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  2. General Chess Discussion
  3. Take back option.

@BisoMiso
Yes it's a different game, but a better one. One in which quality of play is emphasized over outcome.
Also, getting a takeback for a mouse slip will not negatively affect one's chess thinking because a mouseslip doesn't reflect what was going on inside their mind in the first place.

I am so confused by the storm in a teacup over takebacks. I don't allow takebacks because I have no idea about the motivation of my opponent so I assume - correctly or incorrectly - that because he is playing a rated game against me he is trying to win and therefore playing his best moves. If I want to explore the quality of my chess game why would I play a rated game? And why would I try to tyrannise over someone trying to bully them into accepting my errors. If they've chosen no takebacks then no takebacks it is. Sometimes it is only about choices and on this site there's room for people to takeback or not to takeback. Maybe we all need to learn to accept and respect the wishes of others and simply take responsibility for only two things - everything we say and everything we do - as individuals.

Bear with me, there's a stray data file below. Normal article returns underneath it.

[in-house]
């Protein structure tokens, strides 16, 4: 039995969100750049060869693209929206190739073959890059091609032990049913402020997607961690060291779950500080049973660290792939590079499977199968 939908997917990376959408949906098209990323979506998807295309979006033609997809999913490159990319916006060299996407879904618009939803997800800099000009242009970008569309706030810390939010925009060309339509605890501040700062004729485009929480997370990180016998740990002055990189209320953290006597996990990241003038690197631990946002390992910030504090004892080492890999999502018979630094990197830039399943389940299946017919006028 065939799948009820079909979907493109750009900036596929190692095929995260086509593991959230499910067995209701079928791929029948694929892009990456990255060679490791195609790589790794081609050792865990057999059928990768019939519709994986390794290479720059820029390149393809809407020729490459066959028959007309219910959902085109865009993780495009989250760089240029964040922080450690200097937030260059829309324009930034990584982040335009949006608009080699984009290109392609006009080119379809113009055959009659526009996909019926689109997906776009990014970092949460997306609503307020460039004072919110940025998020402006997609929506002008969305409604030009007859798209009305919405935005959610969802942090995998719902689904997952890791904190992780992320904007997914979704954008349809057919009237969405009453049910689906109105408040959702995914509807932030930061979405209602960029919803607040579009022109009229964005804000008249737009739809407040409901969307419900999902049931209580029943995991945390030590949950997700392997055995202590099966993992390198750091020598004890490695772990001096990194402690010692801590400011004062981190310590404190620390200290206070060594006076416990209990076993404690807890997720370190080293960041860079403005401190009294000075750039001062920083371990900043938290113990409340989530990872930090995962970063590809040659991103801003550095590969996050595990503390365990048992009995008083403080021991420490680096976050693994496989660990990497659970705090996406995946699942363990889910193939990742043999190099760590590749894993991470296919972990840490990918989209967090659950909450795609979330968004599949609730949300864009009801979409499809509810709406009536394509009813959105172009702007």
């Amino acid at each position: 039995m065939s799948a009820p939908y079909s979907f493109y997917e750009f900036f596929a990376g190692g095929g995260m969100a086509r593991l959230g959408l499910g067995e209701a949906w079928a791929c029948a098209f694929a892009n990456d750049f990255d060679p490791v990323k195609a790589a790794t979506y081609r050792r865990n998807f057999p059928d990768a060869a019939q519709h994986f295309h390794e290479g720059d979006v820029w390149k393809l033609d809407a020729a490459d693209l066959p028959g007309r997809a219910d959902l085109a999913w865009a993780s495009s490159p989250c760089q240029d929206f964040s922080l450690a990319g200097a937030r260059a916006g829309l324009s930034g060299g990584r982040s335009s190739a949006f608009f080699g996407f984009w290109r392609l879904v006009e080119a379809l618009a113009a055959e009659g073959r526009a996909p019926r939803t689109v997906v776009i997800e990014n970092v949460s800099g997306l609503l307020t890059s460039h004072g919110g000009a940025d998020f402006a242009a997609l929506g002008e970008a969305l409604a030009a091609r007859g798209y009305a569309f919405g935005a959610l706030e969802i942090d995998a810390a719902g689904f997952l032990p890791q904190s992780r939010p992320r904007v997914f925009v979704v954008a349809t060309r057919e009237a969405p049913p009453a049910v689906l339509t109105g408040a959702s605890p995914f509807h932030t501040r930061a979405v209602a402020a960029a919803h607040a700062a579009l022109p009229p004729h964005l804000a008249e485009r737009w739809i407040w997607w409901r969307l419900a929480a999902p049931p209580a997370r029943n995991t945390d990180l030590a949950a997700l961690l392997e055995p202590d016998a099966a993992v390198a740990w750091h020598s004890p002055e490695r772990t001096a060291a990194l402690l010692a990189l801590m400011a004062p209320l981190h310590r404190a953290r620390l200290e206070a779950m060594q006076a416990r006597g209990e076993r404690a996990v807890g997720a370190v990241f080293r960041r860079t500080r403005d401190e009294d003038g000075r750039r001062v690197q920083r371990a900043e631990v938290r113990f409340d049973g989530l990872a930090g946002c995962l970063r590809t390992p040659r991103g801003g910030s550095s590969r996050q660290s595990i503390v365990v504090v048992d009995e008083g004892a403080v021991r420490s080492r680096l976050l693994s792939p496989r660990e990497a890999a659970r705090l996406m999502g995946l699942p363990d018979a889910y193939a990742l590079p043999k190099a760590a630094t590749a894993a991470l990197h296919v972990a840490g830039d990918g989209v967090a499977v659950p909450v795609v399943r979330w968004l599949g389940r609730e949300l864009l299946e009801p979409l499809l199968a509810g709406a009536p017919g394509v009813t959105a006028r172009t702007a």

One further remark:

I consider such a behaviour grossly negligent or even schizophrenic: you bring yourself voluntarily & deliberately into severe zeitnot (by playing blitz or bullet) and when the consequential accidents happen you want a fully comprehensive insurance paid by your opponent?

C'mon!

I needed some help with "zeitnot", used above. I'm sure I'm not the only one. Maybe in the minority who doesn't know, but hopefully this helps.

German
Etymology
From Zeit (“time”) +‎ Not (“need”).

(chess) time trouble, time pressure, zeitnot
Descendants
→ English: zeitnot
→ French: zeitnot
→ Russian: цейтно́т (cejtnót)

When you look in the key of the mighty informant or some other books you’ll learn that „zeitnot“ has found its way in nearly all languages worldwide. Time trouble is perfectly reasonable, sure.